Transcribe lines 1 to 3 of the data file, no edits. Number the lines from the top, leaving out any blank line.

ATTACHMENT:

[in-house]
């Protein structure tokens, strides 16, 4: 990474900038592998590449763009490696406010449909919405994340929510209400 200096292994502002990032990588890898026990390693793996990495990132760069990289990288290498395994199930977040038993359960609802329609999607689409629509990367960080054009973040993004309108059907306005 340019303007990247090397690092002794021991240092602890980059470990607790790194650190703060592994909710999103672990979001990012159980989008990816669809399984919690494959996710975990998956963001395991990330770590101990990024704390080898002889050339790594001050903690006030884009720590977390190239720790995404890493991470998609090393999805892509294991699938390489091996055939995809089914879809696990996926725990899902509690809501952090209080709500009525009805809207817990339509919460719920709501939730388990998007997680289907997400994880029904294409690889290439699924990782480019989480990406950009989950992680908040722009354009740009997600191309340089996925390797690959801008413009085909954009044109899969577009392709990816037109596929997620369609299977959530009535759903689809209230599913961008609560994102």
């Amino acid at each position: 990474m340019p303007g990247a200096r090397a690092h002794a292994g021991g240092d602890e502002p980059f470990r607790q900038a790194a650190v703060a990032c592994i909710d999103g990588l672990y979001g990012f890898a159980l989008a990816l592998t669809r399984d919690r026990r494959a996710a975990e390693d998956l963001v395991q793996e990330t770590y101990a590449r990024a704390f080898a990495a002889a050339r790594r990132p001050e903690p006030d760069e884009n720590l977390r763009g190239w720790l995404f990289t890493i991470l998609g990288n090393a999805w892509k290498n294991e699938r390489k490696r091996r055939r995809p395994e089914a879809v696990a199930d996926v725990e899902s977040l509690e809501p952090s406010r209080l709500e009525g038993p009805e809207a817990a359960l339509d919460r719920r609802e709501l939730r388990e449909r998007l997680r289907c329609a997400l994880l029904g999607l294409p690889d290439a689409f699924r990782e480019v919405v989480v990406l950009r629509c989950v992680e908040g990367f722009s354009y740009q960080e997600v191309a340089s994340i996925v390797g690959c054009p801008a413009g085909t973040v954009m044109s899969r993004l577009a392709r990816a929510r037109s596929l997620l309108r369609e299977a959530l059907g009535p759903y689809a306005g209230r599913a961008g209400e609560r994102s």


[in-house]
């Protein structure tokens, strides 16, 4: 990474900038592998590449763009490696406010449909919405994340929510209400 200096292994502002990032990588890898026990390693793996990495990132760069990289990288290498395994199930977040038993359960609802329609999607689409629509990367960080054009973040993004309108059907306005 340019303007990247090397690092002794021991240092602890980059470990607790790194650190703060592994909710999103672990979001990012159980989008990816669809399984919690494959996710975990998956963001395991990330770590101990990024704390080898002889050339790594001050903690006030884009720590977390190239720790995404890493991470998609090393999805892509294991699938390489091996055939995809089914879809696990996926725990899902509690809501952090209080709500009525009805809207817990339509919460719920709501939730388990998007997680289907997400994880029904294409690889290439699924990782480019989480990406950009989950992680908040722009354009740009997600191309340089996925390797690959801008413009085909954009044109899969577009392709990816037109596929997620369609299977959530009535759903689809209230599913961008609560994102």
């Amino acid at each position: 990474m340019p303007g990247a200096r090397a690092h002794a292994g021991g240092d602890e502002p980059f470990r607790q900038a790194a650190v703060a990032c592994i909710d999103g990588l672990y979001g990012f890898a159980l989008a990816l592998t669809r399984d919690r026990r494959a996710a975990e390693d998956l963001v395991q793996e990330t770590y101990a590449r990024a704390f080898a990495a002889a050339r790594r990132p001050e903690p006030d760069e884009n720590l977390r763009g190239w720790l995404f990289t890493i991470l998609g990288n090393a999805w892509k290498n294991e699938r390489k490696r091996r055939r995809p395994e089914a879809v696990a199930d996926v725990e899902s977040l509690e809501p952090s406010r209080l709500e009525g038993p009805e809207a817990a359960l339509d919460r719920r609802e709501l939730r388990e449909r998007l997680r289907c329609a997400l994880l029904g999607l294409p690889d290439a689409f699924r990782e480019v919405v989480v990406l950009r629509c989950v992680e908040g990367f722009s354009y740009q960080e997600v191309a340089s994340i996925v390797g690959c054009p801008a413009g085909t973040v954009m044109s899969r993004l577009a392709r990816a929510r037109s596929l997620l309108r369609e299977a959530l059907g009535p759903y689809a306005g209230r599913a961008g209400e609560r994102s």